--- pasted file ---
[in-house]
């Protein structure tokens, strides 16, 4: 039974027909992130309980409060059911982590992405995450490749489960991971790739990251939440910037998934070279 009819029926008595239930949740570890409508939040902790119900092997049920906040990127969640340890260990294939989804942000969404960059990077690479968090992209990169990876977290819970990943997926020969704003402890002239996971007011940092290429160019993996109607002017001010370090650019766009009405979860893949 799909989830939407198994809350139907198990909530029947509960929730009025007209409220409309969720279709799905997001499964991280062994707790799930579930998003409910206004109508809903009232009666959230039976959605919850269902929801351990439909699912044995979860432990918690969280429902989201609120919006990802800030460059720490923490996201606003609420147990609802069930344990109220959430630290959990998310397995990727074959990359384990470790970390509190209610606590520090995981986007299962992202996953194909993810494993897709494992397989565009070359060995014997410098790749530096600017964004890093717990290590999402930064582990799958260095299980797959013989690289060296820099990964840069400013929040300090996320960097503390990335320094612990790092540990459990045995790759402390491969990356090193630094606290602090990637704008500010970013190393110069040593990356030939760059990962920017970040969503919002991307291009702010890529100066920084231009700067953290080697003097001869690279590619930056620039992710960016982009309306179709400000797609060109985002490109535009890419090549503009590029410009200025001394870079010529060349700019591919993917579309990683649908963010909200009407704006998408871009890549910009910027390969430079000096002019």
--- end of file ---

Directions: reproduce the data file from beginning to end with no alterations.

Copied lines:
[in-house]
């Protein structure tokens, strides 16, 4: 039974027909992130309980409060059911982590992405995450490749489960991971790739990251939440910037998934070279 009819029926008595239930949740570890409508939040902790119900092997049920906040990127969640340890260990294939989804942000969404960059990077690479968090992209990169990876977290819970990943997926020969704003402890002239996971007011940092290429160019993996109607002017001010370090650019766009009405979860893949 799909989830939407198994809350139907198990909530029947509960929730009025007209409220409309969720279709799905997001499964991280062994707790799930579930998003409910206004109508809903009232009666959230039976959605919850269902929801351990439909699912044995979860432990918690969280429902989201609120919006990802800030460059720490923490996201606003609420147990609802069930344990109220959430630290959990998310397995990727074959990359384990470790970390509190209610606590520090995981986007299962992202996953194909993810494993897709494992397989565009070359060995014997410098790749530096600017964004890093717990290590999402930064582990799958260095299980797959013989690289060296820099990964840069400013929040300090996320960097503390990335320094612990790092540990459990045995790759402390491969990356090193630094606290602090990637704008500010970013190393110069040593990356030939760059990962920017970040969503919002991307291009702010890529100066920084231009700067953290080697003097001869690279590619930056620039992710960016982009309306179709400000797609060109985002490109535009890419090549503009590029410009200025001394870079010529060349700019591919993917579309990683649908963010909200009407704006998408871009890549910009910027390969430079000096002019």